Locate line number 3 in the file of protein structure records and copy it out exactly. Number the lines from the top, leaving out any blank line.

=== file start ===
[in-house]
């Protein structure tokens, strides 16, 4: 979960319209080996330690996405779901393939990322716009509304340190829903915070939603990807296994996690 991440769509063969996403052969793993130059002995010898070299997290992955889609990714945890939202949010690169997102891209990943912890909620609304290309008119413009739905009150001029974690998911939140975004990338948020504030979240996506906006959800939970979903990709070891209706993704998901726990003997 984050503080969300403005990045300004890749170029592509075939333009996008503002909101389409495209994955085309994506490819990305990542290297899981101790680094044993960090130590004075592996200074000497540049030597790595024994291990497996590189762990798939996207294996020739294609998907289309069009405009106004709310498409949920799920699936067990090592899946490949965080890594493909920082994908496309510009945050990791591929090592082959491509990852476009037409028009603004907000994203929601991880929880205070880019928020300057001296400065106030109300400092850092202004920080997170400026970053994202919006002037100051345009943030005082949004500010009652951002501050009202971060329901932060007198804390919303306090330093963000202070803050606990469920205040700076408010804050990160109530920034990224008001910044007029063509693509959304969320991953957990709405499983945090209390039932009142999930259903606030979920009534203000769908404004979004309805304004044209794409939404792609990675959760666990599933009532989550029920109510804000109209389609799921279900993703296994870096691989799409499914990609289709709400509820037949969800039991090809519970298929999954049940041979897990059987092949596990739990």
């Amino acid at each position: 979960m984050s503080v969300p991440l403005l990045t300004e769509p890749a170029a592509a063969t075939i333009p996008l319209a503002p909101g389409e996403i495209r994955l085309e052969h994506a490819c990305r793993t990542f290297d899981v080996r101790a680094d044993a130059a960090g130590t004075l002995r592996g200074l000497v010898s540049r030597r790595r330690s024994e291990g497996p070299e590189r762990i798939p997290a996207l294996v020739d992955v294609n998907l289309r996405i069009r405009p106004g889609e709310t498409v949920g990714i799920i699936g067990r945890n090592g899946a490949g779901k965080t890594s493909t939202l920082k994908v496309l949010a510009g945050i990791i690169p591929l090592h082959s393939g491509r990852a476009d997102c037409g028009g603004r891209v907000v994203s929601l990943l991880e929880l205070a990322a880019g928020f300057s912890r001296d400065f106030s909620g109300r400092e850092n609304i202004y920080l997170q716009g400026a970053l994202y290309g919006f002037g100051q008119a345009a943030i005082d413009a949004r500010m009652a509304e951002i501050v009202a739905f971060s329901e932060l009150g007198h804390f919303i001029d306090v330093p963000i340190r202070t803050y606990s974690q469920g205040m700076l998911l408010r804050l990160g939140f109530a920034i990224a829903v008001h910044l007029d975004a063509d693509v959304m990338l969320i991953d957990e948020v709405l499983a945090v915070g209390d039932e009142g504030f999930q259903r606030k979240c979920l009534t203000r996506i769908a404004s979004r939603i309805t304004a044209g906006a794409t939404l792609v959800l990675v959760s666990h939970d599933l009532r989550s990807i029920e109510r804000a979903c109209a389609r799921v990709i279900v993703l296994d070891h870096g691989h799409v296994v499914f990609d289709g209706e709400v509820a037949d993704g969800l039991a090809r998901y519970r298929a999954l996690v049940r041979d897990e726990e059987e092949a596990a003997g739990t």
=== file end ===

């Amino acid at each position: 979960m984050s503080v969300p991440l403005l990045t300004e769509p890749a170029a592509a063969t075939i333009p996008l319209a503002p909101g389409e996403i495209r994955l085309e052969h994506a490819c990305r793993t990542f290297d899981v080996r101790a680094d044993a130059a960090g130590t004075l002995r592996g200074l000497v010898s540049r030597r790595r330690s024994e291990g497996p070299e590189r762990i798939p997290a996207l294996v020739d992955v294609n998907l289309r996405i069009r405009p106004g889609e709310t498409v949920g990714i799920i699936g067990r945890n090592g899946a490949g779901k965080t890594s493909t939202l920082k994908v496309l949010a510009g945050i990791i690169p591929l090592h082959s393939g491509r990852a476009d997102c037409g028009g603004r891209v907000v994203s929601l990943l991880e929880l205070a990322a880019g928020f300057s912890r001296d400065f106030s909620g109300r400092e850092n609304i202004y920080l997170q716009g400026a970053l994202y290309g919006f002037g100051q008119a345009a943030i005082d413009a949004r500010m009652a509304e951002i501050v009202a739905f971060s329901e932060l009150g007198h804390f919303i001029d306090v330093p963000i340190r202070t803050y606990s974690q469920g205040m700076l998911l408010r804050l990160g939140f109530a920034i990224a829903v008001h910044l007029d975004a063509d693509v959304m990338l969320i991953d957990e948020v709405l499983a945090v915070g209390d039932e009142g504030f999930q259903r606030k979240c979920l009534t203000r996506i769908a404004s979004r939603i309805t304004a044209g906006a794409t939404l792609v959800l990675v959760s666990h939970d599933l009532r989550s990807i029920e109510r804000a979903c109209a389609r799921v990709i279900v993703l296994d070891h870096g691989h799409v296994v499914f990609d289709g209706e709400v509820a037949d993704g969800l039991a090809r998901y519970r298929a999954l996690v049940r041979d897990e726990e059987e092949a596990a003997g739990t």